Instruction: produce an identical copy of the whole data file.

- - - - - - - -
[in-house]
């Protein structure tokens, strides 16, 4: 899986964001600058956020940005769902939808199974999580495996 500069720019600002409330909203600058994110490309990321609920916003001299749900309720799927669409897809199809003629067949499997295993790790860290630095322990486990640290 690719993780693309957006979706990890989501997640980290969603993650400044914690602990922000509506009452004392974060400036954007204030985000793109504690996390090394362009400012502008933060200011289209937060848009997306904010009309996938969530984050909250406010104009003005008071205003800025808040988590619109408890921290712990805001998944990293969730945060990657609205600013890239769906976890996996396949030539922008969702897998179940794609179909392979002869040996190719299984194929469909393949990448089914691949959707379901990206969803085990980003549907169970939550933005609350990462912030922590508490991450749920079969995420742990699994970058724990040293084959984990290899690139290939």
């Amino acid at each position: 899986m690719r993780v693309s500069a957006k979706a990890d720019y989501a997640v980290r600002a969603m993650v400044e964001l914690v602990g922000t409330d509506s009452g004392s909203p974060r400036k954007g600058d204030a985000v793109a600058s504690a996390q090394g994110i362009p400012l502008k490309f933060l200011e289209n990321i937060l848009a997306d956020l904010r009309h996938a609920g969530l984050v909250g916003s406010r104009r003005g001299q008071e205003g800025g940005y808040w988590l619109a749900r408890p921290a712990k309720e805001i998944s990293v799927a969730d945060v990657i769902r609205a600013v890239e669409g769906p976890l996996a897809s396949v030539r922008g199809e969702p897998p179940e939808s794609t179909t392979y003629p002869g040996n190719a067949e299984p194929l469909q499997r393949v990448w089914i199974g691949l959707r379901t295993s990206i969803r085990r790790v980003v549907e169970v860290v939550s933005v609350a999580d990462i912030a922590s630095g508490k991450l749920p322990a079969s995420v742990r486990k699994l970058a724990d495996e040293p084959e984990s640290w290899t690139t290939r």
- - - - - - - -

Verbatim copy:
[in-house]
């Protein structure tokens, strides 16, 4: 899986964001600058956020940005769902939808199974999580495996 500069720019600002409330909203600058994110490309990321609920916003001299749900309720799927669409897809199809003629067949499997295993790790860290630095322990486990640290 690719993780693309957006979706990890989501997640980290969603993650400044914690602990922000509506009452004392974060400036954007204030985000793109504690996390090394362009400012502008933060200011289209937060848009997306904010009309996938969530984050909250406010104009003005008071205003800025808040988590619109408890921290712990805001998944990293969730945060990657609205600013890239769906976890996996396949030539922008969702897998179940794609179909392979002869040996190719299984194929469909393949990448089914691949959707379901990206969803085990980003549907169970939550933005609350990462912030922590508490991450749920079969995420742990699994970058724990040293084959984990290899690139290939």
């Amino acid at each position: 899986m690719r993780v693309s500069a957006k979706a990890d720019y989501a997640v980290r600002a969603m993650v400044e964001l914690v602990g922000t409330d509506s009452g004392s909203p974060r400036k954007g600058d204030a985000v793109a600058s504690a996390q090394g994110i362009p400012l502008k490309f933060l200011e289209n990321i937060l848009a997306d956020l904010r009309h996938a609920g969530l984050v909250g916003s406010r104009r003005g001299q008071e205003g800025g940005y808040w988590l619109a749900r408890p921290a712990k309720e805001i998944s990293v799927a969730d945060v990657i769902r609205a600013v890239e669409g769906p976890l996996a897809s396949v030539r922008g199809e969702p897998p179940e939808s794609t179909t392979y003629p002869g040996n190719a067949e299984p194929l469909q499997r393949v990448w089914i199974g691949l959707r379901t295993s990206i969803r085990r790790v980003v549907e169970v860290v939550s933005v609350a999580d990462i912030a922590s630095g508490k991450l749920p322990a079969s995420v742990r486990k699994l970058a724990d495996e040293p084959e984990s640290w290899t690139t290939r």